Other members were: ACP John Obuagbaka, Representating the Commissioner of Police in the state,Mr. Mustapha Dandaura;  Mr Emeka Ezenwunne, Commissioner for Utilities and CSP Chinedu Anigbaoso (CSO to the Governor), Mr CY Agupugo (Executive Director, SEMA), Mr Alexander Chukwunwike (Rep. NSE), Mr. Afam Afugbuom (Rep. Nigeria Institute of Builders), Mr. Alloy Uzor (Rep Nigeria Institute of Town Planners) and Mr.  Ebosie Ezeoke (Rep. Material Testing Laboratory).

During the inauguration, governor Obiano had described the task given the panel as very important and spelt out its terms of reference to include, “look at cases of structures constructed on drainages and those without approvals”. The Secretary to the State Government (SSG), Prof. Solo Chukwulobelu inaugurated the panel at the Government\House, Awka on behalf of the Governor.

It is indeed strongly believed that unless the relevant agencies of the state government rise up to their responsibilities of enforcing the necessary regulatory guidelines for ensuring quality house delivery, the incident of building collapse would continue to occur in the state.

Source: leadershipng

Warri Collapsed Building: Owner was Using Substandard Materials- Neighbours

The building which was few metres away from the Secretariat of the Nigeria Union of Journalists, Warri Correspondents Chapel, crumbled around 1:10 p.m., according to an eyewitness.

The News Agency of Nigeria reports that no life was lost in the incident.

Mr Olusegun Awodiyi, Chairman, Marine Quarters, who spoke on behalf of the residents, said they had warned the owner of the building that the foundation was not strong enough to carry a two-storey building.

According to Awoniyi who claimed that the building materials used were substandard, the owner of the building whose name was not given, rebuffed them and said he was a certified engineer.

He said,“The workers have not been around for some days, so we thank God that no life was lost.

“The Delta Government should come and take a critical look at another house belonging to the same owner of the collapsed building to avoid another one collapsing and possibly leading to death.”

Mr Samuel Owoputi, who owns a building besides the collapsed structure, said two of his children who were sleeping in his room narrowly escaped death as the incident also affected the room.

According to him, the collapsed building had been giving signs since Wednesday.

Mrs Divine Iniovosa, the Vice Chairman of the Local Government Area who visited the scene, said the owner of the building would be invited to the council secretariat for questioning.

Iniovosa claimed that from all indications, the materials used for the building were substandard, adding that it was built without the service of a qualified engineer.

“We thank God that no life was lost. From what I am seeing, it shows that the materials used were poor and the owner did not engage a qualified engineer to do the job.

“As a council, we are going to invite the owner to come and tell us what happened; but for now, I will report to the council chairman what I have seen.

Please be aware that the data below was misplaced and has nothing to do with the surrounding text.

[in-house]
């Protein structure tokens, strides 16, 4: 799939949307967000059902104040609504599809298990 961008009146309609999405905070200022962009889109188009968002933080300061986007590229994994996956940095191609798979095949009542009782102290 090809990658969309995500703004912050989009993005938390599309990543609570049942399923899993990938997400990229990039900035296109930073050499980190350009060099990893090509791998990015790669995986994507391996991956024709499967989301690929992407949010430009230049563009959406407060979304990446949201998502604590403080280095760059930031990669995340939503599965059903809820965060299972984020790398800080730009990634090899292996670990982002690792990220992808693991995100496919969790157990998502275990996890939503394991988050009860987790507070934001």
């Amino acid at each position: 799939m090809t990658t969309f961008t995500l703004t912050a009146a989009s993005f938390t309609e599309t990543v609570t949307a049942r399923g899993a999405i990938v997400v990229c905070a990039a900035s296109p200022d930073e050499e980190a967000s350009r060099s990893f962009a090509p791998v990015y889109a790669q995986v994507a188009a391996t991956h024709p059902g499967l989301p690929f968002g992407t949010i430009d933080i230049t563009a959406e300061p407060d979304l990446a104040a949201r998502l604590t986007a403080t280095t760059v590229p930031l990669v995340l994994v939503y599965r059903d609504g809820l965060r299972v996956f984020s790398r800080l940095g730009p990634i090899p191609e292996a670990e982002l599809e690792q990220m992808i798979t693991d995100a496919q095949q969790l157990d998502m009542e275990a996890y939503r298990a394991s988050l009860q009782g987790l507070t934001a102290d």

“My people from the Town Planning Departments have drawn our attention to this building and they told the man to stop the building. I am not surprised that this has happened.

“The owner of this house probably did not want to live in it, otherwise, he would not use these poor materials to build this house,” she said.

Iniovosa advised prospective builders to engage the services of qualified engineers and also use standard materials for their buildings.

“People should engage the services of engineers before starting their building. They should also use quality building materials so that their house will stand the test of time,” she said.

(NAN)

Three Children, Two Others Rescued from Collapsed Building in Kano

Kano State Fire Service on Friday rescued three children and two adults trapped in a building, which collapsed at Dandago Babban Baki in Gwale Local Government Area of the state.

Alhaji Saidu Mohammed, spokesman of the service, who said this in an interview with News Agency of Nigeria in Kano said that the house was one storey building.

Mohammed disclosed that a three-year-old boy was among those rescued.

“We received a distress call on Friday from one Malam Hamza Idris at about 3:19 p.m. that a building has collapsed.

“Upon receiving the information, we quickly dispatched firemen to the scene at about 3:27 p.m.,’’ he said.

Mohammed gave the names of the victims as Abduljabbar Murtala, 7, Walid Inusa, 10, Hanif Murtala, 3, Akailu Alkassim, 22 and Nasir Ibrahim, 35.

He said that the victims who sustained injuries were taken to the Murtala Muhammed Specialist Hospital, Kano, for treatment.

(NAN)

JUS IN: Two Storey Building Collapses in Warri

An uncompleted two storey building, still under construction, in the Marine Quarters axis of Warri, collapsed to the ground on Friday, leaving a huge heap of rubbles.

Although there was no casualty, as there was nobody within the walls of the building as at the time of the incident, at about 1:00pm, the collapsing structure left impacts on two nearby living quarters.

According to sources who were seen at the scene of the incident, labourers working on the building had suspended works in the meantime as a result of the rains, which had been more constant in the last few days.